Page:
You’ve heard about San Francisco’s legendary music history. You may have also heard that its music scene is dying (rude). Yes, the culture of art in the city has been altered by living costs. But rest assured, music maintains a steady pulse in SF, and there are lots of venues and artists worthy of your attention.
I’ve lost count of how many instruments and styles San Francisco musician Mazin Jamal integrates into his music. Part of his family is from Sudan, and he finds inspiration from all over the world — especially from West African and Afro-Latin music. As Tarawa, he’s got an EP coming out at the end of May. He also plays percussion for AURKA and has a duo project with Seoulstice. Oh, and he’s got a day job because of course.
We sat down with him to discuss music, community, and finding inspiration in San Francisco.
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You take on a lot of musical genres and instruments. How would you describe your musical style?
I approach my music as a soundtrack for social changemakers. I draw from music around the world that has been used in spirituality, political dissent, and social movements. I find myself drawn to musical styles and instruments that I’ve observed uplift people and create a sense of “I want to get up and dance,” “I want to sing along,” and “I want to participate.”
So then, how do you decide what projects to take on?
I have a vision to use my music as a way of inviting people to participate in making the world a better place. We’re not using anger, hate, shame, guilt, and the language of the broken system to try and create a new system. We’re living the new system as we want it to be now. So when people approach me with opportunities, I can feel it. [I ask myself] is this an embodiment of the world I want to be a part of? And if the answer is yes, I go.
Would you describe yourself as an activist?
I’m a coach and a consultant. That’s my day job; that’s how I pay my bills. So, I am in some ways an activist and in some ways a community organizer. Music is one of the mediums with which I connect myself with people. All people are musical. You don’t need to have special training to let music be a part of your life and a part of your gift to the world.
What advice would you give to someone who wants to become part of that community here in San Francisco?
Go to live shows. Go to shows of genres you’ve never imagined. There are so many musical styles — very specific cultural styles. I really feel like it’s such a great way to have a positive impact on the city that you’re living in because San Francisco is a place that is experiencing so much gentrification.
One of the things we’ve lost is our musicians and our musical venues; people who can no longer afford to be in the city. Places that are hosting artists and musicians don’t have to; they could just sell expensive drinks and get by. Those are the places I like to support. It feels so good to put your money toward something that is the heart and the lifeblood of our city — the art.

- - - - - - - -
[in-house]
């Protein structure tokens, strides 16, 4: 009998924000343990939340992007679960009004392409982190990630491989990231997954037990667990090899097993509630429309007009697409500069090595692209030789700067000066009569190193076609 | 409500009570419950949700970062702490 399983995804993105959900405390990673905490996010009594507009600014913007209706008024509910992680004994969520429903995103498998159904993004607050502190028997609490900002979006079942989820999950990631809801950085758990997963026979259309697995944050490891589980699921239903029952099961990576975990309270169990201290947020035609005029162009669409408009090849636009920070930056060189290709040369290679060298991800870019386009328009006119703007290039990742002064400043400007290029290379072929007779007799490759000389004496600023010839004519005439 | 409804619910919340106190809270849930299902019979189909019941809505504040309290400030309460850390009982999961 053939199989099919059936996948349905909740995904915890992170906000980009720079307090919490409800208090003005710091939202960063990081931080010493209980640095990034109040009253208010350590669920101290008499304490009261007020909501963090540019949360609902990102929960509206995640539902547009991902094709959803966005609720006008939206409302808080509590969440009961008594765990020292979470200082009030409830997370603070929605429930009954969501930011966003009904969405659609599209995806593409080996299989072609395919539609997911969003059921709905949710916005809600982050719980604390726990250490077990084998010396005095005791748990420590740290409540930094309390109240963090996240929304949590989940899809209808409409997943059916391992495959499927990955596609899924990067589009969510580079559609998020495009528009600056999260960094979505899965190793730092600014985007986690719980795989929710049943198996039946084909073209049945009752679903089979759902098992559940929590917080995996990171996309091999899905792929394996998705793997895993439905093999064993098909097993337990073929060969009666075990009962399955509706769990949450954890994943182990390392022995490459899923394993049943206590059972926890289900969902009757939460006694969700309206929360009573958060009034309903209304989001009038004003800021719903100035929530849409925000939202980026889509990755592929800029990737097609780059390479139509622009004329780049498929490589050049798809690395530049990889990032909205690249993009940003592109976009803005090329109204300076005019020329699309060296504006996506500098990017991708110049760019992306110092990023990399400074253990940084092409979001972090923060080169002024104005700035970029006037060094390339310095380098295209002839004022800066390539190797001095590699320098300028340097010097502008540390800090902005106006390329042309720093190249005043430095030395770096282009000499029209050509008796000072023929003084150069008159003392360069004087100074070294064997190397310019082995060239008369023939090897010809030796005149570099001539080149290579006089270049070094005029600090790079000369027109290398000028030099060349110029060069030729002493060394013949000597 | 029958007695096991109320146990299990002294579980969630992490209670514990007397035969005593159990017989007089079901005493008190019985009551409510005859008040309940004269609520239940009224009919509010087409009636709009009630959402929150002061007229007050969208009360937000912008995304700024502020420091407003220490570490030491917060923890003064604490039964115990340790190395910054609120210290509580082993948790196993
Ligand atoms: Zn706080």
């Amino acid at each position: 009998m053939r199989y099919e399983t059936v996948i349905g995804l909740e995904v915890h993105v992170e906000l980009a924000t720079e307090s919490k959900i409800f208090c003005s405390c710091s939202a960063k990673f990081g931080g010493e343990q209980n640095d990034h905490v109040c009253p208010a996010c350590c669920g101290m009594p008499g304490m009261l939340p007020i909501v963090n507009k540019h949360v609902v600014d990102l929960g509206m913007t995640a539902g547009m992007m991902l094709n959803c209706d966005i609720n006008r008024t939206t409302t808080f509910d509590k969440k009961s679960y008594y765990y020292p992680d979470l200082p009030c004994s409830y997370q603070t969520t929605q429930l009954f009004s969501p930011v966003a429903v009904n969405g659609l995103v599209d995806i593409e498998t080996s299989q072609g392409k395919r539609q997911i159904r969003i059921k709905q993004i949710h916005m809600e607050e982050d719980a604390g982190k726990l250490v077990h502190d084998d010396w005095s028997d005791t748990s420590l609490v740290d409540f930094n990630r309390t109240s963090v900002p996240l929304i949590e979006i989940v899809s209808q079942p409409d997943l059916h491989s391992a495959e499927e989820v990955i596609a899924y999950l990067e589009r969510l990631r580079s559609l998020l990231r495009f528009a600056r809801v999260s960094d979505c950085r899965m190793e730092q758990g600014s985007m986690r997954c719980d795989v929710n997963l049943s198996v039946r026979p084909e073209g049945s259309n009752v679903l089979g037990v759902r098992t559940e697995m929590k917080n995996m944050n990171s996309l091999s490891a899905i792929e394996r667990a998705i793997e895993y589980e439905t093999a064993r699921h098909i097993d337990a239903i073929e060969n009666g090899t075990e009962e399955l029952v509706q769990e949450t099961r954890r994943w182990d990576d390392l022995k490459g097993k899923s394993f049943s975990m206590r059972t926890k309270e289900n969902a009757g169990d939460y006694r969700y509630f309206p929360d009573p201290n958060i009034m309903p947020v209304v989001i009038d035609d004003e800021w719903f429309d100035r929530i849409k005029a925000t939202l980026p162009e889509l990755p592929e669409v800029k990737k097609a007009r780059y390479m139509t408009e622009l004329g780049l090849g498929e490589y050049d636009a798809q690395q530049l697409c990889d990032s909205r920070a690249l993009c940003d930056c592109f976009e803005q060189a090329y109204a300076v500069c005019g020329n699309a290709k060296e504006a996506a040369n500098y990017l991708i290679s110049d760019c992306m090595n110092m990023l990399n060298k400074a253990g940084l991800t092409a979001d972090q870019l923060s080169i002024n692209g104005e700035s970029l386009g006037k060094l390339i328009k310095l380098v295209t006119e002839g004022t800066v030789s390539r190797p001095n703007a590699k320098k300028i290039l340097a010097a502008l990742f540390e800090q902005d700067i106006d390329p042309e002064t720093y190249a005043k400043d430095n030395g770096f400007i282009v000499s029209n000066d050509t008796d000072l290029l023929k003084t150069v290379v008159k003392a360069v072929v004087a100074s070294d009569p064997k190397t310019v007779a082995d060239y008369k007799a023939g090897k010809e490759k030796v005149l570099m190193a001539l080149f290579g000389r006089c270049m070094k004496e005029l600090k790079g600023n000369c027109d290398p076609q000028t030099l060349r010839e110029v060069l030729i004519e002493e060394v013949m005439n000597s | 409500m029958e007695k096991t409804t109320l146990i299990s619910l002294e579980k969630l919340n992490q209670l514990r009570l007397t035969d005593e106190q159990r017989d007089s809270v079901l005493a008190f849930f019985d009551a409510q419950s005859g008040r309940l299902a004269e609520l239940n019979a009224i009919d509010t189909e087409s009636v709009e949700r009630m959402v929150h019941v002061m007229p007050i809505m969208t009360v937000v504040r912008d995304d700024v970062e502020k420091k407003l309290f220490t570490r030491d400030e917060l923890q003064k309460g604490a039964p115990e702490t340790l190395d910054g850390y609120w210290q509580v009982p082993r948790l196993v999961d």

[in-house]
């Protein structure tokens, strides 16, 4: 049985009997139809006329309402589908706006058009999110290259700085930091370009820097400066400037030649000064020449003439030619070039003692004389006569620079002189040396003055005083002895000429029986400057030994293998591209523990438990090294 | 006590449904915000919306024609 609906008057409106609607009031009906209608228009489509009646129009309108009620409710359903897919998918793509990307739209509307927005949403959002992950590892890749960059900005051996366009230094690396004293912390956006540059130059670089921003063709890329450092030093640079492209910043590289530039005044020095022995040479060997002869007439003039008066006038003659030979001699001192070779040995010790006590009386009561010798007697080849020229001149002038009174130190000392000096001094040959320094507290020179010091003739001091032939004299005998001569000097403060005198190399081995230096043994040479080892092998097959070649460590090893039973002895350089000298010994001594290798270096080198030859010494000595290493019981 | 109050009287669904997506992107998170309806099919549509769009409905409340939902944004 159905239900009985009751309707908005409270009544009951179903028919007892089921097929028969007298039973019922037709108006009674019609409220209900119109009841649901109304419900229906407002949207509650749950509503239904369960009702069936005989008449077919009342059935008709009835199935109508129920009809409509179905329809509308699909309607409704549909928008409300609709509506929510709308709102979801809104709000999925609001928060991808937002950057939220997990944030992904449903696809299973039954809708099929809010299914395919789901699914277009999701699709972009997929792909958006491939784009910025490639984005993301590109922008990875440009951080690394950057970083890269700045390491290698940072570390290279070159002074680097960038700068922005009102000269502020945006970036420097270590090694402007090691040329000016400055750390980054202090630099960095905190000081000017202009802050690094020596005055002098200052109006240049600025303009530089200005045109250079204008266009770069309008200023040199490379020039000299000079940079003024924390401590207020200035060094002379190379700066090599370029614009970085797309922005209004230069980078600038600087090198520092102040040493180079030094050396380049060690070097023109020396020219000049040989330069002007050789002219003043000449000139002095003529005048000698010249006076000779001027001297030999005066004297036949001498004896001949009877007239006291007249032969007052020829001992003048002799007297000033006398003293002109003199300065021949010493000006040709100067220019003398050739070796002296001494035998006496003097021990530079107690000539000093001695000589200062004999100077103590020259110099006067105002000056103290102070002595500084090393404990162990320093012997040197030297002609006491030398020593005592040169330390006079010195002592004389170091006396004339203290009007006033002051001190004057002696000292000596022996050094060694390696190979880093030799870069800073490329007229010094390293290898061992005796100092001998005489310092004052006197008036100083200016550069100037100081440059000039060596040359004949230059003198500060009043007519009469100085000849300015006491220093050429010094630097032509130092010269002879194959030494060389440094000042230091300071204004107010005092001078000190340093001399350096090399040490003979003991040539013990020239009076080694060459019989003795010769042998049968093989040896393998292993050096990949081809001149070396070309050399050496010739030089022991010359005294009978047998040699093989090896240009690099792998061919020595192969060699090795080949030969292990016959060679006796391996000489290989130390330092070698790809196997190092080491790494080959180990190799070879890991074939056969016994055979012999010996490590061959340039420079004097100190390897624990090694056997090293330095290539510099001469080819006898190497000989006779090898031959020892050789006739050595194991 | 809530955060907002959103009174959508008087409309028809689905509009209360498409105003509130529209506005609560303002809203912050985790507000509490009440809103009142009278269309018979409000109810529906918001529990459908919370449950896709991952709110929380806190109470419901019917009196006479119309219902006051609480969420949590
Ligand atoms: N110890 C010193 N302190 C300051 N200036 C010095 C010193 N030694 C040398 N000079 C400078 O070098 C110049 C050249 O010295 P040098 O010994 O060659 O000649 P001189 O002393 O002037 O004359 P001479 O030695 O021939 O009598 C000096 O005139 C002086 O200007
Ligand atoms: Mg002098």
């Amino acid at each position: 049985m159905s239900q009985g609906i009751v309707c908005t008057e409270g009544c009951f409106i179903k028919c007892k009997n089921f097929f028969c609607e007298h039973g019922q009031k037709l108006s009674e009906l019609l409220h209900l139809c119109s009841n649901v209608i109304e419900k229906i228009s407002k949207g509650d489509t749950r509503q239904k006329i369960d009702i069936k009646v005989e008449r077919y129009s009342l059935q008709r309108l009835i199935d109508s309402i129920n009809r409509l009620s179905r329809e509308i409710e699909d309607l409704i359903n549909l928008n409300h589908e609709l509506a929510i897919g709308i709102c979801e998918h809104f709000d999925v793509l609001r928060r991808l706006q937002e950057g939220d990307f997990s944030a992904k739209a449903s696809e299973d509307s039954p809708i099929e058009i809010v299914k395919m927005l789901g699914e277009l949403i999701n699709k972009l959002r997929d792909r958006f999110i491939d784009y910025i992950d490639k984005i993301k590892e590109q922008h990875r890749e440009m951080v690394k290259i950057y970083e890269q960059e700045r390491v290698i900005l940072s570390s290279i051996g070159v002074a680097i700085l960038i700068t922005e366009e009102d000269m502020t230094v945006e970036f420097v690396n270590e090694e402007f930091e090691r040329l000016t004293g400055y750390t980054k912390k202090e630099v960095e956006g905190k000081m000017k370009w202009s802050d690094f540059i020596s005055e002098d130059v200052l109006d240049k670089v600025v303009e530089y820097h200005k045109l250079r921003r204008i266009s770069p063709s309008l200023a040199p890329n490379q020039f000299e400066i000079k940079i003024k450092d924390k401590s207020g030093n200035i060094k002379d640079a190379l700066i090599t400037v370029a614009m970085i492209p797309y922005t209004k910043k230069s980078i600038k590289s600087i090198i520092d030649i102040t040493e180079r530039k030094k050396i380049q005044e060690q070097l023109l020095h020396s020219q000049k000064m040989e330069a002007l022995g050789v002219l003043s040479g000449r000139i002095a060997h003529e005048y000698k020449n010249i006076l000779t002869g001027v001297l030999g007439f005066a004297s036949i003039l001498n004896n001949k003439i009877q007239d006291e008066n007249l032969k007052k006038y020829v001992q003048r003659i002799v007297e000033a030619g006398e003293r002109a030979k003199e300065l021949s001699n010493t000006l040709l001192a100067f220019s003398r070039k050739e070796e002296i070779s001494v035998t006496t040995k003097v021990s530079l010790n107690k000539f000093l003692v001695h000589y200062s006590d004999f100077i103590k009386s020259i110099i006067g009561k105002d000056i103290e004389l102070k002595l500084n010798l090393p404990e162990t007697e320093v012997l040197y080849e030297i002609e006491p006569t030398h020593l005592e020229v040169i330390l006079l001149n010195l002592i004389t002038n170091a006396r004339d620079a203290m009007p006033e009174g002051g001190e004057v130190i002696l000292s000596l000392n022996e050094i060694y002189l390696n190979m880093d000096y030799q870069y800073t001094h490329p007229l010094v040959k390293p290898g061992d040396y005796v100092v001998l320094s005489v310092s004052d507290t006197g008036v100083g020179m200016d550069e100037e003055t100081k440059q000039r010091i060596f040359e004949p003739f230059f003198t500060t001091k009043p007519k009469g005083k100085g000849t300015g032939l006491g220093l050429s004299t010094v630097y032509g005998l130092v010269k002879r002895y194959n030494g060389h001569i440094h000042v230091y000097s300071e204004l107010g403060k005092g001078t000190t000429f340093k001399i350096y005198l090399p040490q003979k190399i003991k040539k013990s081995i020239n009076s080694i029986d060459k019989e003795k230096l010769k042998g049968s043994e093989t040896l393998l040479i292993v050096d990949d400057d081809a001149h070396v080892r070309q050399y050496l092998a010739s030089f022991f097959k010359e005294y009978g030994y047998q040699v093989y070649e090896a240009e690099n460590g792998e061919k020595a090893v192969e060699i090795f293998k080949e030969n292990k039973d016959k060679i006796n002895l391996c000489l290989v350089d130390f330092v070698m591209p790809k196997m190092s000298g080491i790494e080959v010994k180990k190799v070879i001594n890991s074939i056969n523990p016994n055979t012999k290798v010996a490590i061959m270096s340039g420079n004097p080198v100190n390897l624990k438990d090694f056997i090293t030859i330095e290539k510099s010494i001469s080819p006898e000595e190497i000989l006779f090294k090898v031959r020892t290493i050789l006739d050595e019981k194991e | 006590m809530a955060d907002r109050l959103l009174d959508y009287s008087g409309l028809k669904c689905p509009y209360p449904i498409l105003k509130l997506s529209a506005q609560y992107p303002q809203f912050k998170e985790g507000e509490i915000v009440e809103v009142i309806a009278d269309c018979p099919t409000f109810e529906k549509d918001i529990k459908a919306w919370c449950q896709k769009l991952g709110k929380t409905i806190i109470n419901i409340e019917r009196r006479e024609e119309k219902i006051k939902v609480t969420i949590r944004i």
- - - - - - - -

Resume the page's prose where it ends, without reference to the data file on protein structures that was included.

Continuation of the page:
The best way I’ve found for people to plug into San Francisco and connect is to try everything; workshops, dancing, ceramics class, Caturday at Dolores Park. There is a thing for everyone.
You don’t need to wait until you have your picture-perfect friend group and your San Francisco dream all set before you start being a part of the community. Ask yourself, “How can I contribute to the community here? Where can I volunteer? What artists or teachers can I support? What workshops and spaces do I admire?” When you start doing that, people will naturally want you around more. Find the ways that you can nourish yourself and your own growth. That’s what San Francisco is about. It’s a local, spiritual, political, cultural incubator. People discover who they are and what they really love.
I’m ready to dive in! Where do I go? What are your favorite places?
I was a tour guide with Wild SF Walking Tours. I highly recommend that as a starting point. You get to really learn about the history of the community that is there and the spaces that live and breathe in each neighborhood.
There are lots of great music venues. If you’re not someone who’s into the late night scene, The Center SF is a tea lounge that has yoga and workshops; it’s a great alternative social space. Beloved Cafe has music sometimes. The Chapel has great taste in bands, and you might get some bigger names coming through, but not super mainstream. The Independent is another amazing mid-level venue. Public Works hosts a lot of my favorite DJs, like El Buho and Nicola Cruz.
Where would you play if you had free reign over San Francisco?
The Great American Music Hall is an amazing place to play. I would also be interested in playing at Civic Center — or even in the middle of the Financial District. What would it be like to set up a show in the middle of lunch rush hour? How many people could we get to be late to their next meeting because they had to stop and listen?
Do you have any local artists that inspire you?
I’m super inspired by a local singer-songwriter named Kendra McKinley. The Feelings Parade is in Oakland, but they play in the city often. Honey of the Heart is an amazing local band. Tattoo Vision is a hip hop collective that I’m super inspired by — they do amazing work in the community, as well as musically. Duniya is an African dance and drum company. And Extra Nappy is a really great local funk band.
And where can we find you?
June 8th at Yerba Buena Gardens. The Sudan Music Ensemble is a group I’m part of. It’s led by Salma Al Assal; people call her the Aretha Franklin of North Africa. Sudan’s music is where West, Central, and Eastern African music combines with [influences from] South India, Turkey, and the Middle East. It’s unique and beautiful. It’s a place where you can dance and sing along.
Here is an SF-inspired playlist, curated by Mazin, just for you: